Here are some concerns we would like to address:

    Concern #1: What if Lilah reads your blog someday?

    Well, I sure hope she does.  My blog is a love story.  I think it demonstrates how worried we were for her, how much we have changed, how much we absolutely and unconditionally love her exactly the way she is.  I hope it will show her that in this family it is ok to be real, to not have to be perfect.  It's ok if we make mistakes, change our point-of-view, learn and grow.  I hope she will learn that in this family we say, "I'm sorry." That we are there for each other.  I hope she is encouraged by all the good that has come from sharing our story.  I hope she see how many people have supported us along the way.

    Concern #2: Aren't you worried about giving out Lilah's name and photo?

    No.  I am not.  Why not?  Because with that mentality, where do you draw the line?  Do I worry that my kids are going to get hit by a car?  Sure.  Do I worry that they are going to drown in the lake?  Sure.  That doesn't mean I don't let them go outside or swim in the lake.  We choose not to live our life in fear of things that could possibly happen.  Does it mean that I let my kids outside without my supervision or in the lake without life jackets?  No!  Of course, I take precautions but it is because of these precautions that I feel comfortable living my life out loud and on purpose.  We choose to see the good in people... probably because we have witnessed so many strangers that have become friends along the way. Regarding the cards... this is not a propaganda situation... we are not at the street corner passing these out to anyone!  And I understand that they could potentially get into the hands of anyone... but there is no address or phone number attached to the card or any website on the card.  We are giving these cards to people in our community as to learn about their littlest citizen so when these families see her out and about, they can say, "There's Lilah!" We are taking the curiosity out of the situation in hopes that she is loved here for who she is and can be comfortable where she lives.  In doing this, we love that the advocacy is spreading beyond our town and into other states and countries too.  We love sharing the message of love.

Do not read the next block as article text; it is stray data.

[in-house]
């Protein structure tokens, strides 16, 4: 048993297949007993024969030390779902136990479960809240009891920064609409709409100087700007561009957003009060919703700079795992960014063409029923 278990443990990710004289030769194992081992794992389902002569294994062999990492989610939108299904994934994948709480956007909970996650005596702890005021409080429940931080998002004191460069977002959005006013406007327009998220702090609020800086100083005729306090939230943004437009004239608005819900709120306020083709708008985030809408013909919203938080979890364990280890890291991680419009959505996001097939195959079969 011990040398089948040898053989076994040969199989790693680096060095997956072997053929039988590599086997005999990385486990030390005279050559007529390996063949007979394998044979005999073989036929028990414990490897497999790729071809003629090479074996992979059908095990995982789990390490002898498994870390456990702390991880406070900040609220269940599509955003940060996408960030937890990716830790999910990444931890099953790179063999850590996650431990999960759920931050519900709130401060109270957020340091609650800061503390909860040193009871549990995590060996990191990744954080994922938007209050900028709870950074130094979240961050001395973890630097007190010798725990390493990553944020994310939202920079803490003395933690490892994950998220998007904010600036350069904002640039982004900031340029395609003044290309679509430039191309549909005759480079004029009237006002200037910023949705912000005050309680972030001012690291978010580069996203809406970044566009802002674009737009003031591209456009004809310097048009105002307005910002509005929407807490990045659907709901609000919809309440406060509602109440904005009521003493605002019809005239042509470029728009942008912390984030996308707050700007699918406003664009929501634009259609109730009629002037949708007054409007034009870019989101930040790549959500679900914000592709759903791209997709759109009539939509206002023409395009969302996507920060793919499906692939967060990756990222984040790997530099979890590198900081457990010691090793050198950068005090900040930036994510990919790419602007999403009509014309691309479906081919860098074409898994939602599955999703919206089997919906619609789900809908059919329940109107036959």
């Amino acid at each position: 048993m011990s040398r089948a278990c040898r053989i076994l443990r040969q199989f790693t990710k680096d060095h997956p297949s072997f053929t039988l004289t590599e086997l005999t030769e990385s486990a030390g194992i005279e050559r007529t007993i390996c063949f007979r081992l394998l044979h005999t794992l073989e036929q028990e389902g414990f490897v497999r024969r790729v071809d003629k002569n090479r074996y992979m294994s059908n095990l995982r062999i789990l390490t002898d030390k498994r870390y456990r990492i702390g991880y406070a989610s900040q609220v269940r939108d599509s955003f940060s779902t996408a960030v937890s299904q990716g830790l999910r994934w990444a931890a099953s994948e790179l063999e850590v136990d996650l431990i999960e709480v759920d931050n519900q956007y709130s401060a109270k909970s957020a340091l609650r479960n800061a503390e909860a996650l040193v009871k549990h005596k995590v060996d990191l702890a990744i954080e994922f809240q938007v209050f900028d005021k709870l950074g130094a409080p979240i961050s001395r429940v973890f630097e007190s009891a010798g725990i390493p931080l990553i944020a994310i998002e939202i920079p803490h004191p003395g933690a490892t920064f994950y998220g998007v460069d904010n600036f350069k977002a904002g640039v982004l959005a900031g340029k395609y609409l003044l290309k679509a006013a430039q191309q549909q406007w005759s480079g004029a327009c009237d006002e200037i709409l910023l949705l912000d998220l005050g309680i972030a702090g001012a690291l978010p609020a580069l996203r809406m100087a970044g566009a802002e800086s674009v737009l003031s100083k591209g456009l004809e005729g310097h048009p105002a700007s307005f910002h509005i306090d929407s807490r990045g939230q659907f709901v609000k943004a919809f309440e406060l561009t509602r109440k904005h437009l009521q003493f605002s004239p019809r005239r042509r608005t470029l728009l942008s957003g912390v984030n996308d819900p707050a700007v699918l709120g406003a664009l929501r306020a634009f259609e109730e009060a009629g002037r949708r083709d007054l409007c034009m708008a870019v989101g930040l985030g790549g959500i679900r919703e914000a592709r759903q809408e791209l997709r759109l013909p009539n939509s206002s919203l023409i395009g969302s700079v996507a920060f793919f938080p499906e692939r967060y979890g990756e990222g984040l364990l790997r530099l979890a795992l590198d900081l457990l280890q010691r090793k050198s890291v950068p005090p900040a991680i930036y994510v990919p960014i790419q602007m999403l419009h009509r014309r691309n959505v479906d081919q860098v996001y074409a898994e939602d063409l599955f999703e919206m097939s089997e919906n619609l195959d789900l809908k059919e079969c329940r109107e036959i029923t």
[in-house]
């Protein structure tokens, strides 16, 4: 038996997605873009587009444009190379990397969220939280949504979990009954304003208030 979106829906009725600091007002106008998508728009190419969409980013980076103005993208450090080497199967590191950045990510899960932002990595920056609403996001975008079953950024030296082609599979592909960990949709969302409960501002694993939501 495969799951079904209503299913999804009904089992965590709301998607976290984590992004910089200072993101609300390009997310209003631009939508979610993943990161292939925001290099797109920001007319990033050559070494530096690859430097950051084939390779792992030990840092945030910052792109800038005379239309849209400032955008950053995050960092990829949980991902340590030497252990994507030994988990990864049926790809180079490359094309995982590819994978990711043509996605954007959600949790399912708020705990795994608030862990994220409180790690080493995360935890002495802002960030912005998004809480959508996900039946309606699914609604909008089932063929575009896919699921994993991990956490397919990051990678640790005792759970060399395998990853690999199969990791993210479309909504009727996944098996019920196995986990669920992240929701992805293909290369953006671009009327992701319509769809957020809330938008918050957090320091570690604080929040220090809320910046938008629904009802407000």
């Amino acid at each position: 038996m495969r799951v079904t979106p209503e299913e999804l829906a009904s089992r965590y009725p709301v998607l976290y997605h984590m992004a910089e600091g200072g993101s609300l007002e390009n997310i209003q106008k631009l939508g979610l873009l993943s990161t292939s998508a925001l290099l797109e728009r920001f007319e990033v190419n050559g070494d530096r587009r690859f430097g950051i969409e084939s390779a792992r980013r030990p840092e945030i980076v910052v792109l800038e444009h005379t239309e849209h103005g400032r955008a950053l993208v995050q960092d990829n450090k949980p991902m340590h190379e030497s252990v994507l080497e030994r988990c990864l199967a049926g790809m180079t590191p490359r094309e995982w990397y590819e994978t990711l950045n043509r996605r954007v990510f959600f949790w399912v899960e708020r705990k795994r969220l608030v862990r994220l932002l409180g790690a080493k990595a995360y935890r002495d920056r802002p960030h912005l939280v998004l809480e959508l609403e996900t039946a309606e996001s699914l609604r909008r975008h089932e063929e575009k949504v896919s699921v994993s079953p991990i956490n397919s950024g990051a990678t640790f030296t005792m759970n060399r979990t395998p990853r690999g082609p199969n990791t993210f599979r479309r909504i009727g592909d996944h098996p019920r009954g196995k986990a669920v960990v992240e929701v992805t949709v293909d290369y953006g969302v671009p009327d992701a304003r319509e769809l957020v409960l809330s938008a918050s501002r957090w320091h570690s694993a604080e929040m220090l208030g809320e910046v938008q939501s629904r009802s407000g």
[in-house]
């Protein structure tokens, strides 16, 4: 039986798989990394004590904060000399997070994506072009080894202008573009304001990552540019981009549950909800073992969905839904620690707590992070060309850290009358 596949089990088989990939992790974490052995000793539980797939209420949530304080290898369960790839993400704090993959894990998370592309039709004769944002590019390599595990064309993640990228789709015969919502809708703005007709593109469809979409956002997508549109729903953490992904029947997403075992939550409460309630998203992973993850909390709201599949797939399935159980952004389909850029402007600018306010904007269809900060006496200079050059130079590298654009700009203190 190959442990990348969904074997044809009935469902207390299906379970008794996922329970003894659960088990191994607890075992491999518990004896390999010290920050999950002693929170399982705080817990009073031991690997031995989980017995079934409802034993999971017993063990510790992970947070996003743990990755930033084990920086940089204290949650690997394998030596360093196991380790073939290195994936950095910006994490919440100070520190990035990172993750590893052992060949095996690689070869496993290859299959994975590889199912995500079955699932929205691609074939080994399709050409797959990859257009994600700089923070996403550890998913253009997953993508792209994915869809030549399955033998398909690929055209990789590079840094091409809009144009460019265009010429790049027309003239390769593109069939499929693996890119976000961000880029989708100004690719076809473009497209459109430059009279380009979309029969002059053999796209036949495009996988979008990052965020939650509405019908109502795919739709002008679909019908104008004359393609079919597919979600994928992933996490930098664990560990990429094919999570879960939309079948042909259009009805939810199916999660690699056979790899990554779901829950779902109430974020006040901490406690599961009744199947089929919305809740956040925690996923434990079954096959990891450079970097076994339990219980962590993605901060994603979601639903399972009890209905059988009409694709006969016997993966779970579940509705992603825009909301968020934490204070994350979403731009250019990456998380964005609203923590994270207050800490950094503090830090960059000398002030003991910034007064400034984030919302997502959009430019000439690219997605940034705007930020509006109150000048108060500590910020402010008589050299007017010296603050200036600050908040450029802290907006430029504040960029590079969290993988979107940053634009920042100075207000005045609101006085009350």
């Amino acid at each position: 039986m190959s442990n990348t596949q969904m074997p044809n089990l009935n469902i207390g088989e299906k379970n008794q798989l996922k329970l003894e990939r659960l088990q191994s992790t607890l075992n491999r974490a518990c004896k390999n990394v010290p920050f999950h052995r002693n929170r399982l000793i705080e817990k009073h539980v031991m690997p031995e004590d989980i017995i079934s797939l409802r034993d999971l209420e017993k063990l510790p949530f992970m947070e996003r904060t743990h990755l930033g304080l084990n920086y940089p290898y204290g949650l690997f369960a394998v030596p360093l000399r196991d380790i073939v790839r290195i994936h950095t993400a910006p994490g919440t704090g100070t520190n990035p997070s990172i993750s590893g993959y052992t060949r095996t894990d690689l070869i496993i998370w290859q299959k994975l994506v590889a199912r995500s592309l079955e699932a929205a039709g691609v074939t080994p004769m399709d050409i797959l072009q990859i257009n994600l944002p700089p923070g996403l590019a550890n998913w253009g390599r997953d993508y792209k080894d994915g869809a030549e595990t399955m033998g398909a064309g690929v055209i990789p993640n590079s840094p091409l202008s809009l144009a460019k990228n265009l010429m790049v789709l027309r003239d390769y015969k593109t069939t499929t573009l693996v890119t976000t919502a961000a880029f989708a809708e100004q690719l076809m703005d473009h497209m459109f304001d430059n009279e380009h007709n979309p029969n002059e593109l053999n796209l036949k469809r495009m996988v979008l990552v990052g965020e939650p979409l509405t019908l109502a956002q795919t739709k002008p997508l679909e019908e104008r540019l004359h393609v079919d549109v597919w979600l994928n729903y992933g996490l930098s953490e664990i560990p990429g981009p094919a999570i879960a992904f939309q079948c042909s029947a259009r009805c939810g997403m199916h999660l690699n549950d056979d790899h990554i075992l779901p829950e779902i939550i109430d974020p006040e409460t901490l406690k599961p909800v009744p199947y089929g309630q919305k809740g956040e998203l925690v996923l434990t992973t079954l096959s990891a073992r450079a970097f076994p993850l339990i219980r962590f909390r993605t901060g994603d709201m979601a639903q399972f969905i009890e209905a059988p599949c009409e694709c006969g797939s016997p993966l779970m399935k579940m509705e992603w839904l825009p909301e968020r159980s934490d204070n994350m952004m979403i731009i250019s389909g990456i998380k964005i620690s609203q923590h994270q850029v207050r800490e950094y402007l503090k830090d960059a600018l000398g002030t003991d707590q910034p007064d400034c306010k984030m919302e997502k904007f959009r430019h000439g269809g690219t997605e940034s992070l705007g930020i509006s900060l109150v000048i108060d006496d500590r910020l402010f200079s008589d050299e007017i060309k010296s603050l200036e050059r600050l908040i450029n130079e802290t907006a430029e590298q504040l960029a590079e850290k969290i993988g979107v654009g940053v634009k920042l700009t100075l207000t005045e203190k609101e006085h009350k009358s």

Concern #3: You don't owe it to anyone to tell them about your story.  What if your kids hear you talking about it?